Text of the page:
Who Is Guilty? in Relation to Euripides Medea

Topics: Medea, Greek mythology, Jason Pages: 2 (549 words) Published: November 14, 2012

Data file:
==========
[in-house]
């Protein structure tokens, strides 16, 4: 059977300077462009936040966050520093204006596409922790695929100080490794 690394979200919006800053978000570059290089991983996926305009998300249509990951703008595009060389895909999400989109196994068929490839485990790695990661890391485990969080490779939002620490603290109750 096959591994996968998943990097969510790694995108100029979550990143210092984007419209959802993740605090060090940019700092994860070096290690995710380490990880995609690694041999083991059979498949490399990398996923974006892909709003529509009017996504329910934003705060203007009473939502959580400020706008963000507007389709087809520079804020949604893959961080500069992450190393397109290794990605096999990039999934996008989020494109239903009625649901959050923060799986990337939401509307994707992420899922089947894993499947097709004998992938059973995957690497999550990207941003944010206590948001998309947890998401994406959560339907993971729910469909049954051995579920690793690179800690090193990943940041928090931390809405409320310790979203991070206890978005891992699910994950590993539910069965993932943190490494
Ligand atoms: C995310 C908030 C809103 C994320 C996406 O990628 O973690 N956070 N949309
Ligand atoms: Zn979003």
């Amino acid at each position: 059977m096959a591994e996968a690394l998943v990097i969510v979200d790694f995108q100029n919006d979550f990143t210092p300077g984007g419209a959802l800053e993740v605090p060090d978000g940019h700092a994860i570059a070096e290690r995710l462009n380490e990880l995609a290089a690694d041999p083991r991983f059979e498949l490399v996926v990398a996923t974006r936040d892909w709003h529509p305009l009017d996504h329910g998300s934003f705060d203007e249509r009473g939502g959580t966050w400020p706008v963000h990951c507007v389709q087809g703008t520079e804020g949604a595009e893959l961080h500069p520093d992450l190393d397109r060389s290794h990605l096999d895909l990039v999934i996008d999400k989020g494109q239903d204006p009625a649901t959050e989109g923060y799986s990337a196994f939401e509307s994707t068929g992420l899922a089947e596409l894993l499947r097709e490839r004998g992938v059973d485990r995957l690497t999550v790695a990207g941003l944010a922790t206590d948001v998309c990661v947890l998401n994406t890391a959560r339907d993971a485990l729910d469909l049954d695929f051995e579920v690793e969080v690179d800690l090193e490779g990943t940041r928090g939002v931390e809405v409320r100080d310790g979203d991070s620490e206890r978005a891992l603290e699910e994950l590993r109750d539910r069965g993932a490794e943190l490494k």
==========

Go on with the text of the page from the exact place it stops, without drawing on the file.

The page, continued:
In Euripides' Greek play "Medea", Medea's revenge ultimately makes her guilty of causing the tragedy, not Jason. This is because her crimes far outweigh those of Jason, she is aware of her actions and their consequences and Jason never intends to hurt anyone. The term "Medea's revenge" refers to the murder of Creon, Glauce and Medea's two sons in order to upset Jason. "Guilty" in this context refers to the person who is responsible for the tragedy of four deaths. The murder of four human beings has always been a worse crime than adultery, yet this is how Medea retaliates. The saying "an eye for an eye" becomes more like "an eye for an eye, liver, intestines, heart and brain" according to Medea's selfrighteous, arrogant pride. This stubborn pride is evident in many parts of the play, and Jason correctly identifies this when he claims that "in your stubborn pride you reject your dear ones and make your suffering worse" (ln 602-3). Medea's selfish sense of honour is what causes the death of her sons, not Jason's unfaithfulness. This child-killing is probably the worst part of her crimes, as the boys are completely innocent and had no part in the argument between Medea and Jason. The shedding of kindred blood was an unacceptable crime in those times, and makes Medea's revenge even worse. The background to the play explains that Medea has no objection to murdering when it suites her, as she has killed both her brother and Jason's uncle Pelias. Although someone with such a cold heart will never feel it, she is guilty of causing the tragedy. Medea is fully aware of her actions and what the repercussions will be. Her psychomachia (battle of the soul) demonstrates this, but her selfish emotions once again dominate and cause her to make an irrational decision to kill the children. An example of her understanding of the consequences is when she states that "I have the saddest road to travel" (ln 1036). By acknowledging the effects of her actions, Medea proves that she is...
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